Through the Corporate Creative Barrier
By Judy Carter
your boss asks you to make a report more creative, do you panic?
When you ask your staff to come up with innovative solutions,
do they just give you the same old, same old? Do
you wonder why your assistant can’t seem to make up a more creative
excuse as to why you didn’t make it to a meeting?
you are wondering where all the new ideas have gone, you’re not
alone. Many workplaces are a dry well when it comes to inspiring
creativity. Companies may
claim that they promote creativity and want their employees to
“think outside the box,” but most corporate cultures crush
originality. They want
their staff to obey procedures, conform to the dress code and stay as
late as it takes to get two people’s work done and then wonder why
their employees aren’t budding Warren Buffets or Steven Spielbergs.
America desperately needs imaginative ideas in all aspects of business
to create the original new products and services that make consumers
(and keep the shareholders) happy.
Novel approaches in customer service can turn an irate customer
into a loyal one. Inventive
ways to do something as simple as answering the phone can turn a
first-time caller into a long-term client.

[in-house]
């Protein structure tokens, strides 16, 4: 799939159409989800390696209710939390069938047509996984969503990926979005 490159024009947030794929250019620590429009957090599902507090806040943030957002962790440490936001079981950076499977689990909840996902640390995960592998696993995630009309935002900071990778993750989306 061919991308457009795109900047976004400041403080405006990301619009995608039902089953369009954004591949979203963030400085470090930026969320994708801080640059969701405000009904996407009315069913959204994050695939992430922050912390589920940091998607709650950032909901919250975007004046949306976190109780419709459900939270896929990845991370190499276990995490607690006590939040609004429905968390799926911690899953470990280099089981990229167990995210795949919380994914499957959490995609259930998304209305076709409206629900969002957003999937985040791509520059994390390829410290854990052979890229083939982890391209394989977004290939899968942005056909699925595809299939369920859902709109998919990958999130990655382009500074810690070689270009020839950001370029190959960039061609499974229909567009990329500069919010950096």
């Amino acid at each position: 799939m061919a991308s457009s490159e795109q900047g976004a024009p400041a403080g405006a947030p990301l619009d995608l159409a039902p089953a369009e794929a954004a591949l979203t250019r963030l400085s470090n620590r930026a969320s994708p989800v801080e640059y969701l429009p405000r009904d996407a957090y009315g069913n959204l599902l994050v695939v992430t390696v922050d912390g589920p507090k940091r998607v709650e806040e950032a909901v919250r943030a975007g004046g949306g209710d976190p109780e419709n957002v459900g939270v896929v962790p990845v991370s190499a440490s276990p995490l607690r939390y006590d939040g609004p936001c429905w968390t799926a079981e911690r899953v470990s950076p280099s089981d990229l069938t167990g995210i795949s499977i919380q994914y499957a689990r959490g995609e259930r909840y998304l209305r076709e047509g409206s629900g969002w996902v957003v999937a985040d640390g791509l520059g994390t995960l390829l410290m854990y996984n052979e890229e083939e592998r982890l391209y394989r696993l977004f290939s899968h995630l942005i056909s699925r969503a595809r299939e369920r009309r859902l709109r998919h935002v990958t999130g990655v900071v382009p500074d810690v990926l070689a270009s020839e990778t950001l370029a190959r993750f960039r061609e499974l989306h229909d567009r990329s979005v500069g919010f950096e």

A laugh-out-loud presentation can turn a lackluster sales team
into a fired up sales force.
more often than not, most workers leave their creative thinking behind
as soon as they close their front door.
The majority of people simply don’t have the time to even
consider developing an “artsy self,” with all their looming
deadlines, bursting in-boxes, and unanswered emails to deal with.
For most of these harried souls, putting a “smiley” at the
end of a text message is the closest they can come to creative.
Now, that’s original!
if you are wondering why you can’t “think outside of the box,”
it’s probably because your boss has you sealed inside of it.
The question is: How
do you break out of that box…without losing your job?
most people, there is a bridge that needs to be built from the
business mind to the creative mind.
Here are five tips that can assist anyone in getting, and
keeping, the creativity flowing:
Arrange at least 30 minutes of quiet time a day: Your creative
mind has probably been telling you some great ideas, but you can’t
hear them through the cacophony of noise that surrounds you:
demanding boss, screaming kids, and the blare of TV, iPods, and
cell phones. With so
much information constantly flowing in, it’s no wonder people have a
hard time getting their ideas out.
With all these elements demanding a piece of our “brain real
estate,” it is up to us to find the time and place where we can shut
out all noise and get in touch with what’s going on within us.
The seed of an idea needs a quiet place to germinate and grow,
to be fertilized by all new the information you’re receiving.
Take a 30-minute walk alone, without your iPod, without your
Treo, just by yourself.
Don’t sit down – get physical: Your boss wants you to write a
presentation. You sit down